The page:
You can use double gauze for most clothing patterns that are designed for woven fabrics. However, because of its softness and drape, it is better suited for softer, less structured styles than tailored looks.
Like other cotton fabrics, cotton double gauze will shrink slightly when laundered. For best results, pre-wash the fabric. Machine wash and dry as you would your finished product.
Laundering will add crinkling to the fabric – leave it this way or press it to create a smoother surface, depending on the look you want. To press, use steam and a cotton setting.
CUTTING & MARKING
The layers of double gauze can shift during cutting, making it slightly slippery to cut. For best results, use sharp scissors or a rotary cutter with a new blade. [I use a rotary cutter with great success] If desired, spray the fabric lightly with spray starch and/or press it for ease of cutting and sewing. Laundering the finished garment will remove the starch and restore the crinkly look.
The loose weave also snags easily, so pin securely with fine, sharp pins.
Mark notches, rather than cutting them, to ensure that they don’t get lost in the loose weave of the fabric. Use tailor’s tacks, erasable pens or basting stitches for darts and other pattern markings.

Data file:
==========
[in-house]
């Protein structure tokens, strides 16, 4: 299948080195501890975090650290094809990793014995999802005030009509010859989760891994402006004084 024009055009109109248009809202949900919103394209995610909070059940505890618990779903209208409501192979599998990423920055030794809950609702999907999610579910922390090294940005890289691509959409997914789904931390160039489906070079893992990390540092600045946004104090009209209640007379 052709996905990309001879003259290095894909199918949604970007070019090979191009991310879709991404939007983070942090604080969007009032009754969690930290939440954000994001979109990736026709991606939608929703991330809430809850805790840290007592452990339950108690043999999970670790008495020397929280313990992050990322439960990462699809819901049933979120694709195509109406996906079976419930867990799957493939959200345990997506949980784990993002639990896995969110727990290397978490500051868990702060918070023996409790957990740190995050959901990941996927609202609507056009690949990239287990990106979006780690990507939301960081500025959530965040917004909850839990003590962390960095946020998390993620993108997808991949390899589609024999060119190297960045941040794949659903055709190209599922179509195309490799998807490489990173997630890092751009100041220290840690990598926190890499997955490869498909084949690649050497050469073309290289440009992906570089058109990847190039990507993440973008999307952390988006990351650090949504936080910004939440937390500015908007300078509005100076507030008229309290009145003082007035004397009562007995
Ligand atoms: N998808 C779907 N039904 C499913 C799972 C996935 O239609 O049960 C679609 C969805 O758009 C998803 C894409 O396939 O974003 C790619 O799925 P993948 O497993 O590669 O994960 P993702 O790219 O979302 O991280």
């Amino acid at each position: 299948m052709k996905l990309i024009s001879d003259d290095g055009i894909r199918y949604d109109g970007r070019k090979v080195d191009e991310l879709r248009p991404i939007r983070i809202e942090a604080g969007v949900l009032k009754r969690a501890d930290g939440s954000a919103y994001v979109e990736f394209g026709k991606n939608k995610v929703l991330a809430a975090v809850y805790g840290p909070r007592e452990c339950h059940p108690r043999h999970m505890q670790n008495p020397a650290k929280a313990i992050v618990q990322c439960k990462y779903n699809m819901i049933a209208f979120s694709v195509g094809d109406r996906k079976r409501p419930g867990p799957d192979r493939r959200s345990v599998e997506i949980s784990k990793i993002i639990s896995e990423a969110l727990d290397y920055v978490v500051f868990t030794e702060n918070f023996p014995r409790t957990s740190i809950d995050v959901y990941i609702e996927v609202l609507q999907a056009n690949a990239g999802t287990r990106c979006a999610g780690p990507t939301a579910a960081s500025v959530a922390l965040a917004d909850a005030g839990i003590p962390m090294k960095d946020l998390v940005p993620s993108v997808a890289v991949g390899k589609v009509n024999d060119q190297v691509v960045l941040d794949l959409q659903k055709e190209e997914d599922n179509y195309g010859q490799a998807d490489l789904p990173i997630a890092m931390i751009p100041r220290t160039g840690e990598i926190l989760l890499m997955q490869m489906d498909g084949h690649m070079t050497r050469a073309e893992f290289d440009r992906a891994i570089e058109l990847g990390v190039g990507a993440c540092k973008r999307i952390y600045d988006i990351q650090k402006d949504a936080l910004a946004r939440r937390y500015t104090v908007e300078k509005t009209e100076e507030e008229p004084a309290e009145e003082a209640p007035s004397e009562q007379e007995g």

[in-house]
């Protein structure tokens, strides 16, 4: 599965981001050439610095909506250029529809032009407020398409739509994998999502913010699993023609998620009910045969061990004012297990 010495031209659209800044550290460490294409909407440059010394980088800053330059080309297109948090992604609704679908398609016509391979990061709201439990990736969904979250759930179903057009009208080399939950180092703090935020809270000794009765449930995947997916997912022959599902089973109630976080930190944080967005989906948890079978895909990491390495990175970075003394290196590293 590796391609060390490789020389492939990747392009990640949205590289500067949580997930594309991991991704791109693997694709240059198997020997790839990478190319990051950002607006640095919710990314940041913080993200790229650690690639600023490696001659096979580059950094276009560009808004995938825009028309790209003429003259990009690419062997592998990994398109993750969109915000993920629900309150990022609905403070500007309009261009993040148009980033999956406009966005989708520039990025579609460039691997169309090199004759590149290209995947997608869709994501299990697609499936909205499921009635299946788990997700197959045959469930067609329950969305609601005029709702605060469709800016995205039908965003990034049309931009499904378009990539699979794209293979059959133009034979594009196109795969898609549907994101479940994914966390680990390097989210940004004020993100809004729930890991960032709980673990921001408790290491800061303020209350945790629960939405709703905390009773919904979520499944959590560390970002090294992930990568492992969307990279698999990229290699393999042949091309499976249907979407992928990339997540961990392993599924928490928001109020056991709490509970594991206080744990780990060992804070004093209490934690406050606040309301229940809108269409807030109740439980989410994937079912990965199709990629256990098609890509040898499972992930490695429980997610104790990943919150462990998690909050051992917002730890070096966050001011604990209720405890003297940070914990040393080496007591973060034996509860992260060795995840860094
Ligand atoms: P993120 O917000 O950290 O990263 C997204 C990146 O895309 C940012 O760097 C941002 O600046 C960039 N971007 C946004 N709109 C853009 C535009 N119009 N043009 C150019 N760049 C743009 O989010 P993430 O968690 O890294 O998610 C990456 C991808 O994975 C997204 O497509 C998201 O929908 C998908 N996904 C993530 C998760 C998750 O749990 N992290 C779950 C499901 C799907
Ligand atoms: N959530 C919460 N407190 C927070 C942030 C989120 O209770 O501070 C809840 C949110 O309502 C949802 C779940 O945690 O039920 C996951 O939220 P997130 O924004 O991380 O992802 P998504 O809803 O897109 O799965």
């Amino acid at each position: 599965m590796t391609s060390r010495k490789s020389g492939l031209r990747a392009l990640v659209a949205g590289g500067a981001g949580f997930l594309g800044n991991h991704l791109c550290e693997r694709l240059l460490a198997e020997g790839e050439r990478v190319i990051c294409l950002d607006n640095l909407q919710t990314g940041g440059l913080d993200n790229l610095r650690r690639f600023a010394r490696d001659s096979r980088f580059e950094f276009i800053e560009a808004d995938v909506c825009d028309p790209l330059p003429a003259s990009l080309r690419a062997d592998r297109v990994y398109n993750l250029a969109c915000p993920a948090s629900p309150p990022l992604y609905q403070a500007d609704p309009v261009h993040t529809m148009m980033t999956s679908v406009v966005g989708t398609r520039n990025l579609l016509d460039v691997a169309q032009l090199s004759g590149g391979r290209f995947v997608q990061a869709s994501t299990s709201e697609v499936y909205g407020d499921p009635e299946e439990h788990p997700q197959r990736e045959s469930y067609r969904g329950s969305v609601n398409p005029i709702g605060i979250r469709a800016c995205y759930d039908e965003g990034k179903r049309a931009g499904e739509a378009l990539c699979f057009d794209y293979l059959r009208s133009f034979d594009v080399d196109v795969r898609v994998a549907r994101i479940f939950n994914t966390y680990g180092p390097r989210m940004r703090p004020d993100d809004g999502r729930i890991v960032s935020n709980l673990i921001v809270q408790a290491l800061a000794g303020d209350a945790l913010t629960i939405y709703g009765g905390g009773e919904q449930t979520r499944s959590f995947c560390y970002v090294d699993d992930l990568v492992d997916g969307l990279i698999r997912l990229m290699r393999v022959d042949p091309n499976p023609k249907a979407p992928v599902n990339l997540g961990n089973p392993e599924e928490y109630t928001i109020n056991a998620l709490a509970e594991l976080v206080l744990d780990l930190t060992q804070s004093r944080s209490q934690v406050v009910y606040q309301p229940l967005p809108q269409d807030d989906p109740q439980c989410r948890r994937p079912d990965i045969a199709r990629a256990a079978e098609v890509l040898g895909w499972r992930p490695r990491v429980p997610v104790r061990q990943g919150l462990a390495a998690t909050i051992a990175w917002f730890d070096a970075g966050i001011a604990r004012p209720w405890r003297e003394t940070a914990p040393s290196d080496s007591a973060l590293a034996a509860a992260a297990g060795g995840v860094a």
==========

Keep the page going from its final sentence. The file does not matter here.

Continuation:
INTERFACING & LINING
Depending on the pattern and fit of the garment, you may want to interface the neckline, armholes and a portion of or all of the bodice. Use a lightweight fusible interfacing that’s similar in weight to the fabric and closely matches the color.
Lining isn’t usually needed for double gauze fabrics, but some may be more transparent than others. [I have found that Shannon’s double Gauze is not transparent] If you do want to use a lining, choose lightweight lining and avoid heavy linings that will pull on the fabric. [using 2 layers of the double gauge is a good lining]
SEWING & CONSTRUCTION
To set up your machine for sewing double gauze, use a new size 70/10 needle, 50 wt. thread and a longer stitch length, as a short stitch length may result in pulling and puckering. A standard presser foot is fine for sewing layers of gauze together. For projects that require you to sew double gauze to a different fabric, a walking foot will ensure even feeding of unlike fabrics and textures. Follow these tips for construction:
*Finish the fabric raw edges with serging or zigzag stitches to finish the seams to prevent raveling. *Pin layers together using closely spaced pins to prevent the edges from shifting.